Millions of people suffer from a common illness called diabetes, but what about canines? Can dogs get diabetes? Medical researchers know that diabetes is mainly caused by a lack of the hormone called insulin, or an inadequate response to insulin within the body.
When a human or dog cannot produce or properly utilize insulin within his body, the digestive system cannot adequately break the food down, which causes blood sugar levels to elevate. The result is hyperglycemia.
Hyperglycemia can cause a bevy of complications and health problems for a dog. Autoimmune diseases, genetics, obesity, certain medications and abnormal protein deposits in the pancreas can also play a major role in the development of this disease.
Diabetes may seem like a very dangerous disease, but if properly monitored and treated in good time, you can control this disease to provide your diabetic dog a safe and comfortable life.
Symptoms of Canine Diabetes
The classic symptoms of canine diabetes include an increase in water consumption, an increased amount of urination, lethargy, a sudden weight loss despite a normal appetite, eating more than usual, blindness, urinary tract infections, and an unusually sweet-smelling or fruity breath.
If you suspect that your dog might have diabetes, you should schedule an examination with the veterinary clinic right away. Your dog’s veterinarian can perform some simple tests that check for glucose in the blood and urine, confirming thr diagnosis easily and without excessive costs.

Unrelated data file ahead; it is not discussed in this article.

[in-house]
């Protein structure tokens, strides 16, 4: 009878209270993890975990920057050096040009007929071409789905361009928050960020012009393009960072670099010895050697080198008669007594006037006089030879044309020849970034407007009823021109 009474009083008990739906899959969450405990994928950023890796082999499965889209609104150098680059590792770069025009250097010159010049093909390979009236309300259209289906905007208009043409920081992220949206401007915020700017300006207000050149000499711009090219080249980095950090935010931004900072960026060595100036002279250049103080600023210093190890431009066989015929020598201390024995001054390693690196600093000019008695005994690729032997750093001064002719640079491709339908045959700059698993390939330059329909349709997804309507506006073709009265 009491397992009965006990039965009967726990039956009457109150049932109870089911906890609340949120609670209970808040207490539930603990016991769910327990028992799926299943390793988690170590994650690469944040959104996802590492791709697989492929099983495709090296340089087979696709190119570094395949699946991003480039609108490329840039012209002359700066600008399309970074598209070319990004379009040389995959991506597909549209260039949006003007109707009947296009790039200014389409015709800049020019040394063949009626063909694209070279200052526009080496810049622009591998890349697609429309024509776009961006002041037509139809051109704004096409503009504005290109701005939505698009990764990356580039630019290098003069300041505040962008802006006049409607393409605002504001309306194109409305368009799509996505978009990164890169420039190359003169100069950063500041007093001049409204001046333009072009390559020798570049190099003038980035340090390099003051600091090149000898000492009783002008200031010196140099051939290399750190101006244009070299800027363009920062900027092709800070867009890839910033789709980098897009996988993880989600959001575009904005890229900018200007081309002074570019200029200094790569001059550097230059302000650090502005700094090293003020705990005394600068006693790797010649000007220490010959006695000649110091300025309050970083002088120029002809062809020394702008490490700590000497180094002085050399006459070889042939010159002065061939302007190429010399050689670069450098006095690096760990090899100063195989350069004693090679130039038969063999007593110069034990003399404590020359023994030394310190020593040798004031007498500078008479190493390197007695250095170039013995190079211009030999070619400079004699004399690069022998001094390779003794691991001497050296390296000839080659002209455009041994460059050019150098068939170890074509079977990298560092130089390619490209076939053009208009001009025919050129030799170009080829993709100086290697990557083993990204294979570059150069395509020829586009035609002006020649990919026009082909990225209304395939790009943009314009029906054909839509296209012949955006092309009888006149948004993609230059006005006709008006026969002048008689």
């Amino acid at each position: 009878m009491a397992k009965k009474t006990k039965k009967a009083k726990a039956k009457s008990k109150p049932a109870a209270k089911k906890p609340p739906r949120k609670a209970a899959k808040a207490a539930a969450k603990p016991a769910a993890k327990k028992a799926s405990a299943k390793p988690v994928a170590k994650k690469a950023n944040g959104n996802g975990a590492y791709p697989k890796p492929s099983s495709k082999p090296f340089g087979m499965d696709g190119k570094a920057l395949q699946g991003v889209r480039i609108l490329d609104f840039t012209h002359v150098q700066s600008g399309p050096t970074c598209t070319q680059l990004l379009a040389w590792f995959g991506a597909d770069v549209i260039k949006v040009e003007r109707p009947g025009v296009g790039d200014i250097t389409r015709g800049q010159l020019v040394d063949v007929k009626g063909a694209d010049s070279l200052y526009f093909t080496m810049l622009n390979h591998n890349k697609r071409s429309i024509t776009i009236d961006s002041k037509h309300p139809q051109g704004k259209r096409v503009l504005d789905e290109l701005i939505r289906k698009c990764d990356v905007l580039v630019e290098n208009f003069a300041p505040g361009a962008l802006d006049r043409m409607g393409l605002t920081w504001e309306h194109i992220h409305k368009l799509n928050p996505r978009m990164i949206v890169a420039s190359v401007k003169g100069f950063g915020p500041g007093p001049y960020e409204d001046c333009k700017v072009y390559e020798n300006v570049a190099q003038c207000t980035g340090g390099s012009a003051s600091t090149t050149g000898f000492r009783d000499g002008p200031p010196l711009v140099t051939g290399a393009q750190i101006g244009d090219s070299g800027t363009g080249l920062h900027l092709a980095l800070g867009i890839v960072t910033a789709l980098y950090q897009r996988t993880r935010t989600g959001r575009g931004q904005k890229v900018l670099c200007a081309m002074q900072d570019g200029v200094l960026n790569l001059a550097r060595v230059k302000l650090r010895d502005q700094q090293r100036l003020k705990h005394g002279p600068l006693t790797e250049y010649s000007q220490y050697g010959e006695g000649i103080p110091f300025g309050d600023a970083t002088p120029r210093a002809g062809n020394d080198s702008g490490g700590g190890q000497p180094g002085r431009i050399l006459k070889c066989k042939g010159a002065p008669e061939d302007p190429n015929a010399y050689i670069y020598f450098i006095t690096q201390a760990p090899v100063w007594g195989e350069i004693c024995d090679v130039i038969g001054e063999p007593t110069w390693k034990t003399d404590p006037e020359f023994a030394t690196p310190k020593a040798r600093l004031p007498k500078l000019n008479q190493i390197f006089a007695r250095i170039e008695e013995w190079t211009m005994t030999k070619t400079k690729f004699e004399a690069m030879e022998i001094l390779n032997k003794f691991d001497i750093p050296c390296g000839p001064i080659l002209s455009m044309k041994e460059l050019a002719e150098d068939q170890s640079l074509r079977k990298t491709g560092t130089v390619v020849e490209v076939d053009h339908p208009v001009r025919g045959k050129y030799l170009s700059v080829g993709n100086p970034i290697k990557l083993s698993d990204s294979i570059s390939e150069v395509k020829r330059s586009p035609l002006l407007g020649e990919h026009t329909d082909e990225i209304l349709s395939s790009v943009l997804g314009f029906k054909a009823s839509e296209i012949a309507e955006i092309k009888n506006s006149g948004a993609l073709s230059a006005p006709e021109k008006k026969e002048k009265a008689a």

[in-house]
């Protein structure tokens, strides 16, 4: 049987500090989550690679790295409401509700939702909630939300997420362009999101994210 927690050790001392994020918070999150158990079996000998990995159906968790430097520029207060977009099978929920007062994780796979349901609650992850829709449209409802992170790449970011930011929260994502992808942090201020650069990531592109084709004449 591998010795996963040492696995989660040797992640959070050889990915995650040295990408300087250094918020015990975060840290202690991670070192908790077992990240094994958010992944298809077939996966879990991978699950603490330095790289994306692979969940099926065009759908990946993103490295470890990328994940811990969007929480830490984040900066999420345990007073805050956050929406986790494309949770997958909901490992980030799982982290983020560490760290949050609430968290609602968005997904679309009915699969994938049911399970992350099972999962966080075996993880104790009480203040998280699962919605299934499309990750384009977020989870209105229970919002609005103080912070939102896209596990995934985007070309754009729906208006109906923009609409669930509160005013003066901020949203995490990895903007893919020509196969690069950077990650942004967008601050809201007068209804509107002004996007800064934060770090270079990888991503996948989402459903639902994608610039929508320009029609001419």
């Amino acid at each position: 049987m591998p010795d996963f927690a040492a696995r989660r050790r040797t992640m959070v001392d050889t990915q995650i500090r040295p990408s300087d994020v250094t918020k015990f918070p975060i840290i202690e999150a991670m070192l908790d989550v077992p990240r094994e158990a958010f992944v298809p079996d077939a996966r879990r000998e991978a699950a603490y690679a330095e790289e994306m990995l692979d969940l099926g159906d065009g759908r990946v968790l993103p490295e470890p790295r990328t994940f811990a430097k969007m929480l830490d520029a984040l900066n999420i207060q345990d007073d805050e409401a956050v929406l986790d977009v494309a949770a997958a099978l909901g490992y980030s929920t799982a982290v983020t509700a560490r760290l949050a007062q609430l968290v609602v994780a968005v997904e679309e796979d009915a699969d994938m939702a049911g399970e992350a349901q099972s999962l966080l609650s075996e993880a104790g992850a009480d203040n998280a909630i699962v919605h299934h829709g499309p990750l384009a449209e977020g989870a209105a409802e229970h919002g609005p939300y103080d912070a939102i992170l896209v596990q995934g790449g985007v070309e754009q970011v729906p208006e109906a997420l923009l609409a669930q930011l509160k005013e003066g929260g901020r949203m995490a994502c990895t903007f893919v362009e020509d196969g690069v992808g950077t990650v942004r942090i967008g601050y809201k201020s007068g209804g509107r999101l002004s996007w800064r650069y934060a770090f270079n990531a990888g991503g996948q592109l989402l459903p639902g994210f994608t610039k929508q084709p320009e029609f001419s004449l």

There are two types of canine diabetes, one of which is more complicated and often requires hospital care for your dog. The second type of diabetes in dogs is a more uncomplicated type, allowing owners to properly treat and care for their pets at home.
Medication Treatment for Canine Diabetes
When choosing a treatment for canine diabetes, most people think of insulin injections. There are many different insulin products, making the task of finding the right medication for your diabetic dog rather difficult, requiring experimentation.
Porcine and recombinant human insulin are the two products that most closely resemble the insulin produced by dogs and consistently, these continue to work best. Aside from choosing the right insulin, you should also pay close attention to insulin expiration dates and be sure to use the correct syringe.
If possible, you should have your vet observe as you give your dog his first dose of insulin from home. Incorrectly administered injections are the most common reasons for problems in achieving insulin regulation in canine diabetes.
Insulin is typically offered twice a day, immediately before or after a meal. You can inject insulin before feeding your dog as a reward for his cooperation, It is important for dog owners and dog caregivers to remember that dogs must have eaten or will eat immediately following the injection, as it may have a dangerous effect on empty stomachs.
How to Care for a Diabetic Dog
It may sound rather scary to care for a dog with diabetes, but with a little bit of information about the condition, you should have no problem finding ways for your canine to feel better. A proper diet, regular exercise and maintaining a normal healthy weight will help keep your diabetic dog happy.
- Change your Diabetic Dog’s Diet
First, you should address your dog’s diet, making any necessary changes that are needed. Your dog’s veterinarian will be able to tell you how many calories your dog needs every day to maintain a healthy weight. Dogs that are overweight or underweight are at a higher risk of complications associated with diabetes than dogs of regular weight. This is because weight issues can affect how insulin is distributed and used in the body.